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Editorial ARTICLE

Front. Public Health, 14 February 2019 | https://doi.org/10.3389/fpubh.2019.00021

Editorial: Public Health Nutrition: Assessing Evidence to Determine Policy and Practice

  • 1School of Medicine, Università degli Studi di Milano Bicocca, Milan, Italy
  • 2Department of International Health, Care and Public Health Research Institute (CAPHRI), Faculty of Health, Medicine and Life Sciences (FHML), Maastricht University, Maastricht, Netherlands
  • 3NNEdPro Global Centre for Nutrition and Health, Cambridge, United Kingdom

The concept of public health nutrition embraces many diverse areas, spanning from food safety, and food security, to environmental sustainability as well as human nutrition and health.

The present collection includes papers that touch upon all the aforementioned areas, providing a fascinating and variegated scenario of what public health nutrition stands for and how it may at times be overlooked in the twenty-first century.

With regards to food safety, Prosperini et al. present a review on a mycotoxin, Enniatin, and its specific profile of toxicology. The need of such review lies at the interface between science and policy, and attempts to respond to a specific mandate, whereby the European Commission asked the European Food Safety Authority (EFSA) for a scientific opinion, to quantify the risks related to acute and chronic exposure to Enniatin. Whilst the answer was unambiguous for acute toxicity (i.e., such toxins do not represent concerns for human health), there were no conclusions about chronic toxicity, mainly because of the complexity of performing a complete risk assessment for dietary exposure to the toxin itself. Moreover, the authors touch on some recent findings on carcinogenesis: Enniatin has been found to have anti-cancer actions, both in vitro and in vivo, at multiple cellular levels.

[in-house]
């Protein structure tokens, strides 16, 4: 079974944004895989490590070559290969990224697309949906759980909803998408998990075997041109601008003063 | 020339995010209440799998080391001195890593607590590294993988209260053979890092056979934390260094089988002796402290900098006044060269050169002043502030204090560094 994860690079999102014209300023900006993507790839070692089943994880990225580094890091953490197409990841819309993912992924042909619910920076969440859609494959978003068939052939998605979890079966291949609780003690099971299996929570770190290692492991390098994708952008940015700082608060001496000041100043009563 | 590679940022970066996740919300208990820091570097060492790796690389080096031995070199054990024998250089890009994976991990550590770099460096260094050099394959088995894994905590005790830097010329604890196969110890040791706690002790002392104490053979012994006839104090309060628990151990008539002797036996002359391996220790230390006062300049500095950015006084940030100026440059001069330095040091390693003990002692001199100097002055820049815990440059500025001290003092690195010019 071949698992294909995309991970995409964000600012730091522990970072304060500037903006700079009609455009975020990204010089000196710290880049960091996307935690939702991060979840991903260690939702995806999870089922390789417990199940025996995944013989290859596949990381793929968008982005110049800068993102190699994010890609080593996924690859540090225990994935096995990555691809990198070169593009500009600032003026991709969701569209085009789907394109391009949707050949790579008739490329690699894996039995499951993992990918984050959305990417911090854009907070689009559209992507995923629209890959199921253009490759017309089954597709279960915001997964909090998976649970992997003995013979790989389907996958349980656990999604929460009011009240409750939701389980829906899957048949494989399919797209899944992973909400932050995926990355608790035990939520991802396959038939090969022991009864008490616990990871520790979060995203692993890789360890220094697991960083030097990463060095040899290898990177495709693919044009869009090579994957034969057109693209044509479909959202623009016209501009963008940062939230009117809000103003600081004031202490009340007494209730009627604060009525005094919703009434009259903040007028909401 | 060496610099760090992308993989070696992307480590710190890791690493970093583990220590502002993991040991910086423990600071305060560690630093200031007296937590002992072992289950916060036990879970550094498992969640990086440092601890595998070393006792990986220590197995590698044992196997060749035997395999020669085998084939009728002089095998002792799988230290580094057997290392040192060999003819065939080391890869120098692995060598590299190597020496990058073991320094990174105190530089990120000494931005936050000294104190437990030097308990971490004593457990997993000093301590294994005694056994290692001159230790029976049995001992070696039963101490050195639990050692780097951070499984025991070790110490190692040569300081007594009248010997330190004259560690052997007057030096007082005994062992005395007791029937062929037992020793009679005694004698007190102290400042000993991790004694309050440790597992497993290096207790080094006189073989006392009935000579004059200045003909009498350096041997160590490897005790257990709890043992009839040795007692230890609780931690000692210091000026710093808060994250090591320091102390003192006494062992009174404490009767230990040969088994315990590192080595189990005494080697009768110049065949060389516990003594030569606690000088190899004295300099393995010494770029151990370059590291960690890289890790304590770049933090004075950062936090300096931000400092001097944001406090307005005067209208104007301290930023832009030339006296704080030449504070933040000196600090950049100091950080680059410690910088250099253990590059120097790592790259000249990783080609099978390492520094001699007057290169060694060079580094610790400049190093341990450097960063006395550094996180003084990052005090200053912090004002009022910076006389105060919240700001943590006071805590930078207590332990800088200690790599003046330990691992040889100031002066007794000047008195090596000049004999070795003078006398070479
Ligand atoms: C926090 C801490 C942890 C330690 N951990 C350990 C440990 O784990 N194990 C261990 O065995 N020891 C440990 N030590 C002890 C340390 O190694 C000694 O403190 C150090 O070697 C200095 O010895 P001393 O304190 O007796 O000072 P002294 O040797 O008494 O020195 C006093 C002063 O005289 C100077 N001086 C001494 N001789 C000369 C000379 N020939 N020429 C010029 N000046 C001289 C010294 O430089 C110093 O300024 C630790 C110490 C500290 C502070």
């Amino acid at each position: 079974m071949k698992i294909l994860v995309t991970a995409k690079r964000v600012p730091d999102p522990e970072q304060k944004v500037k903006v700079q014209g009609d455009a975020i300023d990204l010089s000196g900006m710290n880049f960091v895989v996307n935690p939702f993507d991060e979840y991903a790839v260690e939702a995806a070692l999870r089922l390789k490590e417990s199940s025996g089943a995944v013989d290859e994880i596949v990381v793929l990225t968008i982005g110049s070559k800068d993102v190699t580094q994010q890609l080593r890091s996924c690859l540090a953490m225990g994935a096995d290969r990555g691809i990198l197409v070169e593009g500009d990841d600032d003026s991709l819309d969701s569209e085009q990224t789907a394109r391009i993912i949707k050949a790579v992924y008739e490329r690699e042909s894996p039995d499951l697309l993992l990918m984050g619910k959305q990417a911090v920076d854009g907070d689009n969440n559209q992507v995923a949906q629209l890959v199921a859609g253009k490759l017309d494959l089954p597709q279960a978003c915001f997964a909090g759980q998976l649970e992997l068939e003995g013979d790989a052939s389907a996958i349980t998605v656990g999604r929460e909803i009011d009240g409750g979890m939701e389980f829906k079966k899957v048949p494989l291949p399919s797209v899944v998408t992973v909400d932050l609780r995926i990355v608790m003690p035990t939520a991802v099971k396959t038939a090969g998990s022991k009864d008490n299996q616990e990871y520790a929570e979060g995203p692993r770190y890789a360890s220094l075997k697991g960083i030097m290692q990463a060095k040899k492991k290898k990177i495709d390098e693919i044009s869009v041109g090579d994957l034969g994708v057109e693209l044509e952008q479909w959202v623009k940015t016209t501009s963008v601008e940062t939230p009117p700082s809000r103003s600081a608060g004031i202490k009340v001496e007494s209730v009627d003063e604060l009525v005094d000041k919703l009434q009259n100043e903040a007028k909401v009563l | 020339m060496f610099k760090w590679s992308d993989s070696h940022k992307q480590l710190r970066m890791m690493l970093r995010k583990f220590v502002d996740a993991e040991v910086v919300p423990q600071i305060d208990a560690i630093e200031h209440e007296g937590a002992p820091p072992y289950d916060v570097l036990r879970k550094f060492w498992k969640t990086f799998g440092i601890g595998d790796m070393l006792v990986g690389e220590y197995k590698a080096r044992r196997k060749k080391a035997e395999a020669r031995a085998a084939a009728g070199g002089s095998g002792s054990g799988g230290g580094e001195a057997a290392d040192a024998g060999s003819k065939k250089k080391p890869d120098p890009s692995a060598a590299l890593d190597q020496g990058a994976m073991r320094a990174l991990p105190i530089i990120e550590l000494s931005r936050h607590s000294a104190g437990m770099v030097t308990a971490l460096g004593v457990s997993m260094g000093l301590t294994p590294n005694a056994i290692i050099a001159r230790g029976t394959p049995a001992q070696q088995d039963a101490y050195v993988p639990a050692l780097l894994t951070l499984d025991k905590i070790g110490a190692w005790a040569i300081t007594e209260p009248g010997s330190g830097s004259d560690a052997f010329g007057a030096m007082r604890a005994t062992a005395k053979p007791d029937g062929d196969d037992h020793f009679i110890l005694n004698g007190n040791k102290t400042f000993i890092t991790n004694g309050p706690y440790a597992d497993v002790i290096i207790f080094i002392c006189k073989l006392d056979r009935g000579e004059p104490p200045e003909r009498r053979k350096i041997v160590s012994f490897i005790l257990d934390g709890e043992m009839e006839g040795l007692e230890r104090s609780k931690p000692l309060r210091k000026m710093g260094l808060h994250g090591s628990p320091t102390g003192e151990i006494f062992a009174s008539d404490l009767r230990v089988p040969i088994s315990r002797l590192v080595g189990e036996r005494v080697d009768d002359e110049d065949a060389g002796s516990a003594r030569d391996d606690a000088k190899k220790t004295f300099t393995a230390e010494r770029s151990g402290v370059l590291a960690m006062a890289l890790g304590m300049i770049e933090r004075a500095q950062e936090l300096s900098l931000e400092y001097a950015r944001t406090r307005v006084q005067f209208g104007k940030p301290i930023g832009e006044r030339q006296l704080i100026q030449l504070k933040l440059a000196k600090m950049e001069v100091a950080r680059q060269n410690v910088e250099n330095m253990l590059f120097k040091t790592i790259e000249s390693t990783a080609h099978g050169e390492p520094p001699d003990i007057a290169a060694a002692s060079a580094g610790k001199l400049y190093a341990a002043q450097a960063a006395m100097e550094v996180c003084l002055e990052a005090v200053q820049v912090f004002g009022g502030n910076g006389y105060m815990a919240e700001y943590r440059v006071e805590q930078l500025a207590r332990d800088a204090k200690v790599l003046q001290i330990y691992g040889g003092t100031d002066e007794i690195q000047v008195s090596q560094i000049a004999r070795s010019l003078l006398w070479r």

Food security issues, which are often dealt with at the national level, have different distributions in developing and developed countries (1); nevertheless, food insecurity constantly affects the most vulnerable classes of any given population, typically the children and the elderly. Gurung et al. focus on children affected by tuberculosis (TB) in Nepal, thus analyzing the conditions of an extremely vulnerable population segment. The authors performed a cross-sectional descriptive study to assess the dietary intake and nutritional status of children affected by TB, and found that about one-fifth of them did not consume a sufficient amount of calories, compared to the recommended daily average. Acting in a vicious circle, undernutrition increases the risk of TB progression into active disease, thus leading to further weight loss. Such data call for dietary assessments and nutritional treatments in children affected by TB.